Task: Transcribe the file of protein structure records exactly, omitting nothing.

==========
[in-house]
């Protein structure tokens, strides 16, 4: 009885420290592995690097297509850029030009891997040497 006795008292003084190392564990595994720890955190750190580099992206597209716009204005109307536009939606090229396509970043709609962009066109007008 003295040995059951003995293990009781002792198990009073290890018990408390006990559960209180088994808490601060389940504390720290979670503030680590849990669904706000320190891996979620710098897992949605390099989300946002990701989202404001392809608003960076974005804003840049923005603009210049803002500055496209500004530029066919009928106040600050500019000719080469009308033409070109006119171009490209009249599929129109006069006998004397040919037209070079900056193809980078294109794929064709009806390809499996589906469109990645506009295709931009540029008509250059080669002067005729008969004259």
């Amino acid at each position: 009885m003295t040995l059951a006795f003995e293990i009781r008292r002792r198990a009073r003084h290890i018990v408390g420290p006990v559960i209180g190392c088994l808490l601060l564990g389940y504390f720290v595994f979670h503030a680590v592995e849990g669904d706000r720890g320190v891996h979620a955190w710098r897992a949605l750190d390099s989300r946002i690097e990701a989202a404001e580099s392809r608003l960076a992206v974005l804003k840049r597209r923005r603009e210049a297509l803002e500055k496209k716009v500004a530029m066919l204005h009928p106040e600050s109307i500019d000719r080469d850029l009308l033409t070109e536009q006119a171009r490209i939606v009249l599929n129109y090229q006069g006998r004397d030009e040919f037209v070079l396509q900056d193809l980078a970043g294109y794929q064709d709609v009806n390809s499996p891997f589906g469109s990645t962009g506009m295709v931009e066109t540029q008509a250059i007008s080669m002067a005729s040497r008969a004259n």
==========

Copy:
[in-house]
């Protein structure tokens, strides 16, 4: 009885420290592995690097297509850029030009891997040497 006795008292003084190392564990595994720890955190750190580099992206597209716009204005109307536009939606090229396509970043709609962009066109007008 003295040995059951003995293990009781002792198990009073290890018990408390006990559960209180088994808490601060389940504390720290979670503030680590849990669904706000320190891996979620710098897992949605390099989300946002990701989202404001392809608003960076974005804003840049923005603009210049803002500055496209500004530029066919009928106040600050500019000719080469009308033409070109006119171009490209009249599929129109006069006998004397040919037209070079900056193809980078294109794929064709009806390809499996589906469109990645506009295709931009540029008509250059080669002067005729008969004259």
């Amino acid at each position: 009885m003295t040995l059951a006795f003995e293990i009781r008292r002792r198990a009073r003084h290890i018990v408390g420290p006990v559960i209180g190392c088994l808490l601060l564990g389940y504390f720290v595994f979670h503030a680590v592995e849990g669904d706000r720890g320190v891996h979620a955190w710098r897992a949605l750190d390099s989300r946002i690097e990701a989202a404001e580099s392809r608003l960076a992206v974005l804003k840049r597209r923005r603009e210049a297509l803002e500055k496209k716009v500004a530029m066919l204005h009928p106040e600050s109307i500019d000719r080469d850029l009308l033409t070109e536009q006119a171009r490209i939606v009249l599929n129109y090229q006069g006998r004397d030009e040919f037209v070079l396509q900056d193809l980078a970043g294109y794929q064709d709609v009806n390809s499996p891997f589906g469109s990645t962009g506009m295709v931009e066109t540029q008509a250059i007008s080669m002067a005729s040497r008969a004259n």